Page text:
FUCK YEAH, ALL MEN should aspire to such a life, and this is the kind of thing that plagues my thoughts when instead of being all CONTINENTAL and OWNING and having three supermodels flanking my every move, I’m working in some Valley hellhole sausage-fest post-douche office with a bunch of slob motherfuckers talking about they upcoming gig at the KNITTING FACTORY and rocking the CHAIN WALLET while I color-correct videos and tweak timecodes and all other manner of BULLSHIT while OTHER MEN ARE BECOMING THEIR OWN GOD, with the most important of all SUPERPOWERS, the POWER TO COMMAND HOT MODEL SQUACK (ie, MONEY.)
    THE WORLD IS YOURS. Except that it’s not.

  6. chris says:

    Anyone notice this gutless correction in the NYT arts section today: ‘A caption last Sunday with an article about Carole Lombard, using information provided by a publicist, misidentified an actor shown with Lombard in the film “Nothing Sacred.” He was Walter Connolly, not Charles Winninger.’
    Essentially: “We were wrong, but it wasn’t our fault. It was the unnamed publicist we consulted because our staff is too lazy to fact-check the name/picture of a (fairly prominent) character actor of the ’30s.”

  7. frankbooth says:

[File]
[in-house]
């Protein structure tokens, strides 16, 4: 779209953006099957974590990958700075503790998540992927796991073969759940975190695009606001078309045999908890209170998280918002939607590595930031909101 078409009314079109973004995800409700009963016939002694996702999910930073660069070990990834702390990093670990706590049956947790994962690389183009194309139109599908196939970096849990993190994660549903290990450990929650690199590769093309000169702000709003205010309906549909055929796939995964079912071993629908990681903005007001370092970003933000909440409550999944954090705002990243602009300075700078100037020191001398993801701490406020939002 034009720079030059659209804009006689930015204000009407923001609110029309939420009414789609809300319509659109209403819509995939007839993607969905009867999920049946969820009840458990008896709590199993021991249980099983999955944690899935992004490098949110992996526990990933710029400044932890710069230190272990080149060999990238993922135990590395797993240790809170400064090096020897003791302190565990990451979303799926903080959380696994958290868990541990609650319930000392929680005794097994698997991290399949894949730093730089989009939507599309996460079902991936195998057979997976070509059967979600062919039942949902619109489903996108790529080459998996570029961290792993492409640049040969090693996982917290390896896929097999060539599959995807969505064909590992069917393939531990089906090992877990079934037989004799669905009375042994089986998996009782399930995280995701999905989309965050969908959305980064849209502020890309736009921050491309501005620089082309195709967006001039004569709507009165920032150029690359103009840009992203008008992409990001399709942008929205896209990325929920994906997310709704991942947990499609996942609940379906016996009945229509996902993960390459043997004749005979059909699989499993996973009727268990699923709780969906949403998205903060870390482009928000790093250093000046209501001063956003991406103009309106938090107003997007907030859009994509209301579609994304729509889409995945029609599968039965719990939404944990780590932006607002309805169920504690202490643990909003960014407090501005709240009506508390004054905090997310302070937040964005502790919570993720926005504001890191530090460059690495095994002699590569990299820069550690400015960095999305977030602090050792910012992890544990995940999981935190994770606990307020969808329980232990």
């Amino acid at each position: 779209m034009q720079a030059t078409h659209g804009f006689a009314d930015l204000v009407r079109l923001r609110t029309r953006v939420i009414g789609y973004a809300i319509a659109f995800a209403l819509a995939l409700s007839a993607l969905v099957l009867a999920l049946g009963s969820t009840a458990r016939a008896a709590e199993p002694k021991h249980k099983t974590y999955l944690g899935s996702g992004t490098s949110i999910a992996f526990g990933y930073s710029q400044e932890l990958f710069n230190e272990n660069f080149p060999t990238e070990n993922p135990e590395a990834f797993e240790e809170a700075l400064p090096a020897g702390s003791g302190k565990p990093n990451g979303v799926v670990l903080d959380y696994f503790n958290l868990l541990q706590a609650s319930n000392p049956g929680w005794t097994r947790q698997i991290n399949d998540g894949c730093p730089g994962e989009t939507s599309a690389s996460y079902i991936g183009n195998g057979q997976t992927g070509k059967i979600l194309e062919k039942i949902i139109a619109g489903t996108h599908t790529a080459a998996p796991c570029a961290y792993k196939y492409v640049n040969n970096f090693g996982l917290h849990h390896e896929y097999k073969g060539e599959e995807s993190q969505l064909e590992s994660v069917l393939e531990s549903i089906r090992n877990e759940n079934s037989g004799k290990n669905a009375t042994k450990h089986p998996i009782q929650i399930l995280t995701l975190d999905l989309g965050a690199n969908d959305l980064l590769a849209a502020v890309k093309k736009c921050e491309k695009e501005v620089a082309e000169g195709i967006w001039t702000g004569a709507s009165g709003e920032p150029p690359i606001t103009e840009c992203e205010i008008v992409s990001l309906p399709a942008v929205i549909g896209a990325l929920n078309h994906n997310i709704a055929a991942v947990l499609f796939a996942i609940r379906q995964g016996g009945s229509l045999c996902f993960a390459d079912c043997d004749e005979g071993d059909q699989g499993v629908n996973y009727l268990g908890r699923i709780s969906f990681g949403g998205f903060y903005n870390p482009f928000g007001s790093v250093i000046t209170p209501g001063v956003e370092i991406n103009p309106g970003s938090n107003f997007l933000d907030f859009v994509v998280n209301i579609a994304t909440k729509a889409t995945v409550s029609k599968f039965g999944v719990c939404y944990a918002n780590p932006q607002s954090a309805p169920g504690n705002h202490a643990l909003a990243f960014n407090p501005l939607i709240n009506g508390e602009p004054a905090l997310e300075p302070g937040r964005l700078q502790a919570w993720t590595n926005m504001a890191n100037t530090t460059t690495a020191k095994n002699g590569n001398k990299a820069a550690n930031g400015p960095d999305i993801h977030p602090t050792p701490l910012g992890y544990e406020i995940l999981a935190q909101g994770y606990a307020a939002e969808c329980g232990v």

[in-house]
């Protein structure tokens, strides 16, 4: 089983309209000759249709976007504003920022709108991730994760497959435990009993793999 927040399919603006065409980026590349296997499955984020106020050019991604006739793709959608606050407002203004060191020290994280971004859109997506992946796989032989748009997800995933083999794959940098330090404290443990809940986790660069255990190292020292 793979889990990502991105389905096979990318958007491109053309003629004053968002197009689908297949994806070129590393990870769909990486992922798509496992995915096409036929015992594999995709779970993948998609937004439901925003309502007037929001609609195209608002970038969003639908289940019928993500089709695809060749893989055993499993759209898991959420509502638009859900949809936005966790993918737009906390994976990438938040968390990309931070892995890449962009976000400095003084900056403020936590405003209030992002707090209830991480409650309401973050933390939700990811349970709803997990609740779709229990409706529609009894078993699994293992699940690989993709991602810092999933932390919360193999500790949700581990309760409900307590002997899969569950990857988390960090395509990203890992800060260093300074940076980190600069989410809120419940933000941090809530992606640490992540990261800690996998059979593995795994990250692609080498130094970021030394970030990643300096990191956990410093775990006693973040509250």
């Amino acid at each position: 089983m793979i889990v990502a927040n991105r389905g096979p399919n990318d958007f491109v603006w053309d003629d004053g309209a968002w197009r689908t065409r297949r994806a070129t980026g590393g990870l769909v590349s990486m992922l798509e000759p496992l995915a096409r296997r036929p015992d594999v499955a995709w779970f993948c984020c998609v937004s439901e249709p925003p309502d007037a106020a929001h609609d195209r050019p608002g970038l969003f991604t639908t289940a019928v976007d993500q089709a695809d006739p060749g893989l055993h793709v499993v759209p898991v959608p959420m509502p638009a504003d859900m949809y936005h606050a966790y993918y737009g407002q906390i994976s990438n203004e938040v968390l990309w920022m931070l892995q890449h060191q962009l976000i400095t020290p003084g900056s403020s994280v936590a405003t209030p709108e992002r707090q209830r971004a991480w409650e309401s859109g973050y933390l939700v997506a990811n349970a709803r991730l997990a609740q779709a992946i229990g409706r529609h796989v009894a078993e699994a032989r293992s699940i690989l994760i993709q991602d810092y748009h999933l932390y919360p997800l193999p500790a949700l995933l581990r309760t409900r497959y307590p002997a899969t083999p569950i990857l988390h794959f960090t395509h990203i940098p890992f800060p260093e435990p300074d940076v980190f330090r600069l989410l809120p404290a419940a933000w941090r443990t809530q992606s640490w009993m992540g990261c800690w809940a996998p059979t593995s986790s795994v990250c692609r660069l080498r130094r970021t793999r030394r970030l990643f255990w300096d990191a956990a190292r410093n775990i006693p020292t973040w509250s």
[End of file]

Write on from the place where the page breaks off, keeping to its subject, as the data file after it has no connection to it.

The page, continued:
Hey Lex, here’s a site that might amuse you.
    Are Dirty Harry’s reviews similar to this?
    Once the threat of the draft had passed, Macy returned to the United States and enrolled at Goddard College in Plainfield, Vermont. It was there that he fell under the corrupting influence of playwright David Mamet. Mamet, whose “plays” consist of little more than sexual irresponsibility and endless strings of almost unbelievable profanity, has done very little to advance American culture. In point of fact, he has contributed much towards its destruction. And those contributions are very evident in the actions of Mr. Macy, who has been at Mamet’s side through all of the trash and filth.
    (Okay, it’s a parody. But it’s not that different from the real thing.)

  8. frankbooth says:

    This business with Typekey/Typepad or whatever it’s called is intolerable. I’m posting this from a laptop, but I’ve been unable to make a single comment from my mobile device. Does this issue continue to plague anyone else?

  9. yancyskancy says:

    Yeah, TypePad is still hinky. The web (and the world) continues to be plagued by “improvements” that actually do the opposite.